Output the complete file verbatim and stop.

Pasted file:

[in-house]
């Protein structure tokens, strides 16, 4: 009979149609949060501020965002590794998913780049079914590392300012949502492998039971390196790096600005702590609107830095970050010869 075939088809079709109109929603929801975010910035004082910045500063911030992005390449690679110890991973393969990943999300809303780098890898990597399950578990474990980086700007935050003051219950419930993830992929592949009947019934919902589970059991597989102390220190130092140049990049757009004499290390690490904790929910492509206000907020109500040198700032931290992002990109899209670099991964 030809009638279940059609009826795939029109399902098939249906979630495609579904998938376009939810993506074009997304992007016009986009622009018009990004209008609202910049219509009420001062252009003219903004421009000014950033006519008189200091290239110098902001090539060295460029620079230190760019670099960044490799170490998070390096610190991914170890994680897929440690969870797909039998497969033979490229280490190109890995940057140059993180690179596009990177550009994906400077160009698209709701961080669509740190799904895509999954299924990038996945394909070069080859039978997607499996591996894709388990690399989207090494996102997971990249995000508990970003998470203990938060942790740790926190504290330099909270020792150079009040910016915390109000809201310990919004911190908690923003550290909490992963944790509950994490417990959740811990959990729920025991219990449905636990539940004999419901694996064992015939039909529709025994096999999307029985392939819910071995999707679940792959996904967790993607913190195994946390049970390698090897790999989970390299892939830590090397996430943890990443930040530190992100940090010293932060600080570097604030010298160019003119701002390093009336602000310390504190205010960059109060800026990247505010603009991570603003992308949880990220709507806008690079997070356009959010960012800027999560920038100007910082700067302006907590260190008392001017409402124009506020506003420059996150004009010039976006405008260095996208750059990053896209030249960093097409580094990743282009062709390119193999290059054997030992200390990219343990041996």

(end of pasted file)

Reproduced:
[in-house]
């Protein structure tokens, strides 16, 4: 009979149609949060501020965002590794998913780049079914590392300012949502492998039971390196790096600005702590609107830095970050010869 075939088809079709109109929603929801975010910035004082910045500063911030992005390449690679110890991973393969990943999300809303780098890898990597399950578990474990980086700007935050003051219950419930993830992929592949009947019934919902589970059991597989102390220190130092140049990049757009004499290390690490904790929910492509206000907020109500040198700032931290992002990109899209670099991964 030809009638279940059609009826795939029109399902098939249906979630495609579904998938376009939810993506074009997304992007016009986009622009018009990004209008609202910049219509009420001062252009003219903004421009000014950033006519008189200091290239110098902001090539060295460029620079230190760019670099960044490799170490998070390096610190991914170890994680897929440690969870797909039998497969033979490229280490190109890995940057140059993180690179596009990177550009994906400077160009698209709701961080669509740190799904895509999954299924990038996945394909070069080859039978997607499996591996894709388990690399989207090494996102997971990249995000508990970003998470203990938060942790740790926190504290330099909270020792150079009040910016915390109000809201310990919004911190908690923003550290909490992963944790509950994490417990959740811990959990729920025991219990449905636990539940004999419901694996064992015939039909529709025994096999999307029985392939819910071995999707679940792959996904967790993607913190195994946390049970390698090897790999989970390299892939830590090397996430943890990443930040530190992100940090010293932060600080570097604030010298160019003119701002390093009336602000310390504190205010960059109060800026990247505010603009991570603003992308949880990220709507806008690079997070356009959010960012800027999560920038100007910082700067302006907590260190008392001017409402124009506020506003420059996150004009010039976006405008260095996208750059990053896209030249960093097409580094990743282009062709390119193999290059054997030992200390990219343990041996």